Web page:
Bus service decline is an under-reported issue across England with four decades of deregulation and outsourcing making their impact on services.

From a Scottish perspective, we should be looking at Manchester with expectant, critical eyes. During the July and August debacle over the future of Glasgow's night bus services, Manchester's plans were repeatedly mentioned as an exemplar of what Glasgow City Council might do with the right powers from the Scottish Government and the right leadership.

READ MORE: The loss of the city's night buses is an embarrassment to Glasgow

First Glasgow announced in July that the 11-night bus services would be stopped due to low passenger numbers and driver recruitment problems. There was outcry - even from people who've never used a night bus in their life - and eventually First Glasgow and McGill's teamed up to reinstate the bulk of the services.

It was a catalyst for a public discussion about bus travel that has since died down. But we must be careful not to let the conversation go silent again. It's only through public pressure that public services improve; if we stop talking about the services we want, we're not going to get the services we want.

Public transport is one of the most intersectional issues we have. It's a cost of living issue - bus travel must be affordable with integrated ticketing.

Bulk-buying tickets or getting a season ticket if you travel by train cuts costs but is a false economy in the new world of hybrid home and office working.

Not all journeys can be done by the same mode of transport either; most people need to use the bus sometimes, train other times. In Manchester the Bee Network has capped fares at £2, thanks to government subsidy, but it's hoped passenger numbers will rise sufficiently for that price point to remain.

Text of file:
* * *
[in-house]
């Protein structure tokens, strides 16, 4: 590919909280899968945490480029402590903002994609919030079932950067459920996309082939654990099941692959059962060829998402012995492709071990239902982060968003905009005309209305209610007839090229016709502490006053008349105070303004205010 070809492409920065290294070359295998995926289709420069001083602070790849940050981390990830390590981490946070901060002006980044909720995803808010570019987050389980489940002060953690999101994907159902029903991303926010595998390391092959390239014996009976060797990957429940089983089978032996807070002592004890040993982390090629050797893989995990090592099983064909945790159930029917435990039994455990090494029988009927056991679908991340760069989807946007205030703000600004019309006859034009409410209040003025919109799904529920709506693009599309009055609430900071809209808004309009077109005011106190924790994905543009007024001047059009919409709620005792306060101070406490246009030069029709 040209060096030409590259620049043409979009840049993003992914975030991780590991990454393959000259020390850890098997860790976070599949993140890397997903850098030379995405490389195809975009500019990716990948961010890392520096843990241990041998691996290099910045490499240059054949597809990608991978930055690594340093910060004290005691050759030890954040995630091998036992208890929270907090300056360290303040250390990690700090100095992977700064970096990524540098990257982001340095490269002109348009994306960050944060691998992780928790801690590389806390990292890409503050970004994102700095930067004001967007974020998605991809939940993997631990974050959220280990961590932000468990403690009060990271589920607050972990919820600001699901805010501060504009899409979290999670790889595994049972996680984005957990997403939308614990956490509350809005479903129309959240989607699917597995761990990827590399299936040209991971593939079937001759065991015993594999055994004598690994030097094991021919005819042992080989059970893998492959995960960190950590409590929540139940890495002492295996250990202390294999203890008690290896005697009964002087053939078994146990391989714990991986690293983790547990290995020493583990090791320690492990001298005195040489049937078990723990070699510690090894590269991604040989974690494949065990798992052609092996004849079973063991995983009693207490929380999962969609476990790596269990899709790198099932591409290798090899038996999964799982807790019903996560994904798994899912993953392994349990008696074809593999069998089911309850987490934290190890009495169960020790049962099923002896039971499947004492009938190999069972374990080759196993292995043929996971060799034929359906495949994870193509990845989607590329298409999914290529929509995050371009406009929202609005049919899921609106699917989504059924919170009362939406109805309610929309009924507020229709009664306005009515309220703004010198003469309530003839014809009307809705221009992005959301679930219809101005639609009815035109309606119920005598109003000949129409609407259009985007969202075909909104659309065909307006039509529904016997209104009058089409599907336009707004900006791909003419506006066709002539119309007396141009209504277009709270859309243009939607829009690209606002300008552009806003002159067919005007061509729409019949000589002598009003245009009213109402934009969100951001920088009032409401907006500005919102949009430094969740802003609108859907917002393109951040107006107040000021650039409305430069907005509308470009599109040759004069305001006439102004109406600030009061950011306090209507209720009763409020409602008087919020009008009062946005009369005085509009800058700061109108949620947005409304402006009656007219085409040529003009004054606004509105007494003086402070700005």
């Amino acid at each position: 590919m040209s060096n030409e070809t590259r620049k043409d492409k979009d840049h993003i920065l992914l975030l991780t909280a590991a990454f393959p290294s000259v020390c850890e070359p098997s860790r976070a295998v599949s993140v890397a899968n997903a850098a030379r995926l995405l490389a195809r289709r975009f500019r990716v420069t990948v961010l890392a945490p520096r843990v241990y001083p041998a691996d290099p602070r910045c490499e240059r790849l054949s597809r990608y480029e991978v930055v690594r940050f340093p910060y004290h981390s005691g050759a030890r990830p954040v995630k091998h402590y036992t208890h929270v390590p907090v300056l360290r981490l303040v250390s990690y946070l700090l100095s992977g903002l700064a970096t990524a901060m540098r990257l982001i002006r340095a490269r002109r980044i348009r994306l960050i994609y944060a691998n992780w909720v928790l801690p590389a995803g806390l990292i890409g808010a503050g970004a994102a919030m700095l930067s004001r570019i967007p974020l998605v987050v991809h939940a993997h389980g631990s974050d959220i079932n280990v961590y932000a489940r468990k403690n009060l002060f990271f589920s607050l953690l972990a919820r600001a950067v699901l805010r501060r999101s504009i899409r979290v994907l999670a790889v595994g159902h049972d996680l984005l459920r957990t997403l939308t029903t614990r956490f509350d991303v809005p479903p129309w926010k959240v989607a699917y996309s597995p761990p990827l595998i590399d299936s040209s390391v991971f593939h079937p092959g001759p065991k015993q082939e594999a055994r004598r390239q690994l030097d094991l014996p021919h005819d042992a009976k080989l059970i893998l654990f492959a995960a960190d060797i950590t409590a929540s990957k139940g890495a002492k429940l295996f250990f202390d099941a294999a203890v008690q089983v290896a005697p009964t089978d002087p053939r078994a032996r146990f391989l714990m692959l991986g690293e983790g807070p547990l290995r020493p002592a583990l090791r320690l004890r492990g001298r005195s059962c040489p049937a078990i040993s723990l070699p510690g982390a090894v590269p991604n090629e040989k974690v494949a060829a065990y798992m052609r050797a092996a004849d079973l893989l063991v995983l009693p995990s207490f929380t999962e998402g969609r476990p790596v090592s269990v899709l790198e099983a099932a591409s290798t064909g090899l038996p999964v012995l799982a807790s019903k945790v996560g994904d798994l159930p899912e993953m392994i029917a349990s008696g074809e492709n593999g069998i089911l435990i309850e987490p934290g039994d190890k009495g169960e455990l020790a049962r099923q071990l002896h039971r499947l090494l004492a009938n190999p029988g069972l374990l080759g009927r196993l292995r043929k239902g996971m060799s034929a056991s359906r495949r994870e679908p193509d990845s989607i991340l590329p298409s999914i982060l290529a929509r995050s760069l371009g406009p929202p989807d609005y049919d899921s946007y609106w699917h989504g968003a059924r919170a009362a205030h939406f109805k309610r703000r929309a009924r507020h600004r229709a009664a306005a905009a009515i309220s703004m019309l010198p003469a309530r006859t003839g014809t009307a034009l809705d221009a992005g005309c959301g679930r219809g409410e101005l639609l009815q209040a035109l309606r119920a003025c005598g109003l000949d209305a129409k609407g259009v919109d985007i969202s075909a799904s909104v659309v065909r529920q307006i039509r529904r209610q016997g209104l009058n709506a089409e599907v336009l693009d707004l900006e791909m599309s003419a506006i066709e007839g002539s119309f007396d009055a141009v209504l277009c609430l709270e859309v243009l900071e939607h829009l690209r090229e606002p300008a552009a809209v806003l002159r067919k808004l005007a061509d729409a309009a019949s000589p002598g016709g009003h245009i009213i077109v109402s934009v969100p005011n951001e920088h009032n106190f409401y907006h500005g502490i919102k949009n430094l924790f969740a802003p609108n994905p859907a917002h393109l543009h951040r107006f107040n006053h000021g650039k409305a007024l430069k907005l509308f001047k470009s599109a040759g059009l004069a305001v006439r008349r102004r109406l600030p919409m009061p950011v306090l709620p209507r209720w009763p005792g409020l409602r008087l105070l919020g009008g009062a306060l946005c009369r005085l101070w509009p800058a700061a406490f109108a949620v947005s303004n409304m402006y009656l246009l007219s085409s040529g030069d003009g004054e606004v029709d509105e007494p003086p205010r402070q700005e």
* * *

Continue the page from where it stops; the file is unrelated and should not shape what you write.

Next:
Transport is a feminist issue. Men and women travel differently but it's difficult to see evidence of this being taken into account when you look at local transport networks.

As a contributor on BBC Radio 4's Woman's Hour pointed out this week, buses and trains are centred on the needs of male commuters and so are good at ferrying people directly into cities and towns at rush hour.

The care burden largely falls on women, however, so women take children to school and then head to work and then on the way home pop in to see elderly relatives or pick up food for dinner. These sorts of journeys - "trip chaining" - can be grim on public transport.

Where Manchester will be of interest is in seeing whether passenger numbers increase, whether bus efficiency increases and whether the Bee Network can keep the fare point down.

Private bus operators in Glasgow point to congestion on the roads as the main issue affecting routes running to time. Tackle that, they say, and the improvements will be immediate.

If all these things work in Manchester then there's nothing stopping Glasgow fighting for franchising too.

A well-functioning bus network is vital to the economy and is an environmental necessity. It's an issue we forget about due to the focus on motorists - how quickly headlines pivot to car-adjacent stories.

We can only hope that in five years' time we look back on the pushback against 20mph speed limits and low-traffic neighbourhoods and, mortified, wonder what the hell the fuss was all about.

Wouldn't it be nice to do that while gazing out of the window of an affordable, convenient and on time bus?